Plastic bags start out as fossil fuels and end up as deadly waste in landfills and the ocean. Animals such as birds, turtles and whales mistake plastic bags for food and end up eating them. Unable to digest the plastic, these animals then die. If these animals are then eaten by another animal, such as a shark, then the plastic from their stomachs is then passed to the shark, who will also be unable to digest the plastic and will die. Tons of micro-plastics are also released into the oceans and landfill every day, which make their way into our food and subsequently, our bloodstreams.
Carrier Bag Facts You Might Not Know:
- 160,000 plastic bags are used globally every second.
- 5 trillion plastic bags are produced yearly.
- Plastic bags are produced using petroleum.
- It’s expected that there will be more plastic than fish in the sea by 2050.
- It is estimated that globally, people consume the equivalent of a credit card of plastic every week.
- Plastic bags are used for an average of 12 minutes but can last for more than 500 years.
- Only 9% of all plastic produced is recycled. 
Solutions so Far
Although there are things such as bags for life, that you can use “for life”, these regularly tear or a handle breaks after a while, or compostable bags, which can’t carry a heavy load, they are not the solution to the plastic bags crisis as they still end up in oceans and landfill, harming our wildlife and ending up in our food and bodies. You could use tote bags, which are material, but these generally tend to be a lot smaller and although they are fairly strong and unlikely to break, you’d need to double the amount of them to carry all of your shopping. Hessian bags are also a thing, they are bigger, stronger and more durable, but they cost more and still have plastic lining that breaks and ends up in landfill. They will then take about 2-3 years to decompose.
Cassava Dissolvable Carrier Bags
An Australian start-up company, called Cassava Bags thinks they have found the solution to the plastic bags crisis. They have created a dissolvable carrier bag that dissolves in hot water in under 60 seconds and will compost in 6-8 months. Cassava Bags dissolvable solution won the first prize of £200,000 at Bupa’s eco-Disruptive Live event for start-ups developing green technologies.
These bags contain no plastic whatsoever. They are made from starches of the Cassava plant. When these bags break down, there are no microplastics or toxins released into our oceans/landfills. The Co-founder said that it will take approximately 5 days to dissolve in the ocean, but the bags won’t dissolve in the rain, which means that you can safely transport your shopping from the shop to your car without the bag breaking, which is what tends to happen with paper bags.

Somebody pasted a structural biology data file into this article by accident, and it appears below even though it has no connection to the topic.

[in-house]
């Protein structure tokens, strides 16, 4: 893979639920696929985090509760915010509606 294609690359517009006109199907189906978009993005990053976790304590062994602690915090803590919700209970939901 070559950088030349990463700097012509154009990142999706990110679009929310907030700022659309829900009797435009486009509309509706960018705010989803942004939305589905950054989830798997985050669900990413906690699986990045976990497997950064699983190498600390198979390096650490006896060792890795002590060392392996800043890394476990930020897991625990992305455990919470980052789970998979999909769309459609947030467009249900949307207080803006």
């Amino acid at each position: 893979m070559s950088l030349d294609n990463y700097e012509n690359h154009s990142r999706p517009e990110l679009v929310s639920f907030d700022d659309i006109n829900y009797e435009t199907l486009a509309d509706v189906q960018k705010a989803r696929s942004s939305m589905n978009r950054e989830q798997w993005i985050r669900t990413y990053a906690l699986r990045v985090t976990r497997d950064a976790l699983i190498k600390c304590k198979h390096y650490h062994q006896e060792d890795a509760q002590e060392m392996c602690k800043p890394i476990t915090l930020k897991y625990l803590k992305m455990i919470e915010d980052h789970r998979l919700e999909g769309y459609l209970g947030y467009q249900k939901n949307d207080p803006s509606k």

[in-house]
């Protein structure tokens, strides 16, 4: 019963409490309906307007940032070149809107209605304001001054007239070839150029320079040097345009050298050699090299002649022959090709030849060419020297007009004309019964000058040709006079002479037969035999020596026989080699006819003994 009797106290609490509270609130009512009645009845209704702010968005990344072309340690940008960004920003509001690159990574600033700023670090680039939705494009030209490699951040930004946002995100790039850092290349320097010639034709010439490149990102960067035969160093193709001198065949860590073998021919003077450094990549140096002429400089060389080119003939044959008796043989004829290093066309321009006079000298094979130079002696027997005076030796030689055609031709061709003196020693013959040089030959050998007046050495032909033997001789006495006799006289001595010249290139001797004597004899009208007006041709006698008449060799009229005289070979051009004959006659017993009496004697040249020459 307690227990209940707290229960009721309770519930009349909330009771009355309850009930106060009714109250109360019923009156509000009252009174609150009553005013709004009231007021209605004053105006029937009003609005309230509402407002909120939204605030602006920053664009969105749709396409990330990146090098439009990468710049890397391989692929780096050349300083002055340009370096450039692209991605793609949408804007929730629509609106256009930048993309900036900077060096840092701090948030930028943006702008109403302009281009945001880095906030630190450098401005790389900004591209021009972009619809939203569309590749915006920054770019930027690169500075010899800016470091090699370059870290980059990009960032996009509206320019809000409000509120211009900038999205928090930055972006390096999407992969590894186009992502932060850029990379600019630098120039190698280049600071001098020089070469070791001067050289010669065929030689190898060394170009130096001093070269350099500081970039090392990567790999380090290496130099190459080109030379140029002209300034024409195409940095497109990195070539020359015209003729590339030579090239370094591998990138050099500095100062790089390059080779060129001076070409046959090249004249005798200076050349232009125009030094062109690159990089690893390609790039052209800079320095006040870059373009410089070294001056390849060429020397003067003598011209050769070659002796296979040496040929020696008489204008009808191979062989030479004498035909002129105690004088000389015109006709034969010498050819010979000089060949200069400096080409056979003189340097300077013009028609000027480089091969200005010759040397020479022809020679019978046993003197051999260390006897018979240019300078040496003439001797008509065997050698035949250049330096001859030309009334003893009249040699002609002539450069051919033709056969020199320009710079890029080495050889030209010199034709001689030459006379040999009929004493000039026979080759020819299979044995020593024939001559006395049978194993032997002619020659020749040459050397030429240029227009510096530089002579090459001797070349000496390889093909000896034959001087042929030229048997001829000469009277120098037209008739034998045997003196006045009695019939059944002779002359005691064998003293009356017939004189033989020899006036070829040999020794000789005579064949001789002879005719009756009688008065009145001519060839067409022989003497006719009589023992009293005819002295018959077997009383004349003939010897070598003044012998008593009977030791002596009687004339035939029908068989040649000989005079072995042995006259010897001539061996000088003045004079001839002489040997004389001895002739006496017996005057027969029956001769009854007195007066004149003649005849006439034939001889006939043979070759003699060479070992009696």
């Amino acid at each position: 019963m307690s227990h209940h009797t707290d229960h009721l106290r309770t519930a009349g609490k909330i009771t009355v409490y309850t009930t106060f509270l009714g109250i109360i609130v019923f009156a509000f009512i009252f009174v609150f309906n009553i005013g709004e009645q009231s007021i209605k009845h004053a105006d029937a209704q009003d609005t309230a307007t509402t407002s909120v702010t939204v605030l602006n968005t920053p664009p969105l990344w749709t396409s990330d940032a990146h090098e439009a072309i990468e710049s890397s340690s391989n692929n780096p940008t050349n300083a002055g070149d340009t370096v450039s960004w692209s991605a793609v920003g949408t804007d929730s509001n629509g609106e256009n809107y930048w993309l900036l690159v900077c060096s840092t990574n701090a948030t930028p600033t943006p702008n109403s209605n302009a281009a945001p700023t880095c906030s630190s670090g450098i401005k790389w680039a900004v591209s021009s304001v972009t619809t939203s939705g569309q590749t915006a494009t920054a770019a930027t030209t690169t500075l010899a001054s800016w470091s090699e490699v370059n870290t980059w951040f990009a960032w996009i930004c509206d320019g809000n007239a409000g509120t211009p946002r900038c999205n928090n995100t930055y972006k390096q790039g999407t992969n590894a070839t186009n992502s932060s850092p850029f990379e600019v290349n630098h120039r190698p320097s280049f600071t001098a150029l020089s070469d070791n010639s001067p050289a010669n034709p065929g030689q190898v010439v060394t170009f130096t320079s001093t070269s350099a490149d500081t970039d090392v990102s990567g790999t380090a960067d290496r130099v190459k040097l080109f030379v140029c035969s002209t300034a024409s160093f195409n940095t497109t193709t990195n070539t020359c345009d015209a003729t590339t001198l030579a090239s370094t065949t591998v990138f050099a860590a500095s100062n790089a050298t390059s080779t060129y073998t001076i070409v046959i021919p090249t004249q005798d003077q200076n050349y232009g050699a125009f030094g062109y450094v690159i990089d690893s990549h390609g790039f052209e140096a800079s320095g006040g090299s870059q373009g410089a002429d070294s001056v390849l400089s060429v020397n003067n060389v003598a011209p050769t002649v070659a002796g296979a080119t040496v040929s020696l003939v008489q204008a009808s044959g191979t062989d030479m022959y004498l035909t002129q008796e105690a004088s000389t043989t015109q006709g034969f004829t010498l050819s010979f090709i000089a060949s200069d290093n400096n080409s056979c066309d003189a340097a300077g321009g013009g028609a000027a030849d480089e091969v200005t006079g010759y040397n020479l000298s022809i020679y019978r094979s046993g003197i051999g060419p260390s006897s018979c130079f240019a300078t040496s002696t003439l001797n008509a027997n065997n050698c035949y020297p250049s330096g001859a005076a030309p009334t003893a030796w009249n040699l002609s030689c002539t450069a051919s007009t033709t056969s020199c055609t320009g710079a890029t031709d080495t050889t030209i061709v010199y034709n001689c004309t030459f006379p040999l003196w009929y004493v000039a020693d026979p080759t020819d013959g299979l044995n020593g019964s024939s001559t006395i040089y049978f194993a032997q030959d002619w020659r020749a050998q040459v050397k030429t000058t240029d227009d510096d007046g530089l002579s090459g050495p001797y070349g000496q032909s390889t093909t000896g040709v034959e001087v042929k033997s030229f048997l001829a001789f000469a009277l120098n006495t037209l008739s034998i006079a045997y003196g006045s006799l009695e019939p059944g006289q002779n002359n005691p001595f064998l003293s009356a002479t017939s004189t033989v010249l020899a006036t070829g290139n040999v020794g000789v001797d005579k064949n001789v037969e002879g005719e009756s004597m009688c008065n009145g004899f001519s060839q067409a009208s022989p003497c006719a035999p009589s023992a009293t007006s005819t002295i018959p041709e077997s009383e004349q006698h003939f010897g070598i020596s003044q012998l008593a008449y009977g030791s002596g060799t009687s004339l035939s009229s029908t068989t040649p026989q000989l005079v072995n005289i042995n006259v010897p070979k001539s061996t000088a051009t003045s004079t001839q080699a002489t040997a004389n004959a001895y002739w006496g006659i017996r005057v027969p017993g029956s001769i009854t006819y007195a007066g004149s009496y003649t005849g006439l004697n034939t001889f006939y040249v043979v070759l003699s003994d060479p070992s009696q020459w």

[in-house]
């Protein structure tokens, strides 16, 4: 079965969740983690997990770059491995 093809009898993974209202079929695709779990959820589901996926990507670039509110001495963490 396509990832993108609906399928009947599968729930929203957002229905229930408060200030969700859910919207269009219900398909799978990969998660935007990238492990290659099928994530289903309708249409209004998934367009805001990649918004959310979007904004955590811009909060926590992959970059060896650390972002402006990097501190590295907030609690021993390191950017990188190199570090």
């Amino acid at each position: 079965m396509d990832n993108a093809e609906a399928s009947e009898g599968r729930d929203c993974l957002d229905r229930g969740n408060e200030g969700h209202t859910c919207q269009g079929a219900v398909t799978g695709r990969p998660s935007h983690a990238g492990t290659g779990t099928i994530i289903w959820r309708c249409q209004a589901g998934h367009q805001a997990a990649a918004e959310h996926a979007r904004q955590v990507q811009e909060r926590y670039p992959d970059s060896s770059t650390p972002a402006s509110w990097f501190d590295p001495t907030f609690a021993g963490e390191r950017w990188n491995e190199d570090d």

This means that you could either, reuse your Cassava Bags until they break, or you could use them to take your shopping home, and once they are empty, dissolve them in boiling water and safely pour the water down the drain knowing that it won’t be contaminating anything and won’t end up in our food and back into our homes in a different form.
They are also developing various other products, including straws, takeaway containers, and cutlery. Cassava Bags have also formed a partnership with WWF to access expert guidance and advice on sustainability issues, as well as cutting-edge research and resources which they will utilise to achieve their sustainability goals.
What is a Cassava Plant?
Cassava plant is a woody root vegetable, native to South America, from Brazil and parts of the Andes. Although a perennial plant, cassava is extensively cultivated as an annual crop in tropical and subtropical regions for its edible starchy root tuber, a major source of carbohydrates. Cassava is predominantly consumed in boiled form, but substantial quantities are used to extract cassava starch, called tapioca, which is used for food, animal feed, and industrial purposes. 
Image of a cassava plant root. 
Facts About the Cassava Plant:
- 303 million tonnes of cassava are grown annually.
- It is a resilient crop that can tolerate drought, poor soil, and high temperatures.
- It is a nutty-flavoured, starchy root vegetable – similar to a potato.
- It has other popular names such as Brazilian arrowroot, tapioca, and yuca in other parts of the world.
- Cassava should never be eaten raw as it contains harmful toxins that are concentrated on the outer layer of the cassava skin, once cooked, it is safe.
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 Image of Cassava plant root. Photo credit: Zudi Susanto (2014) from Flicker. Image accessed 26/09/2023. Available at: https://www.flickr.com/photos/cassavaplant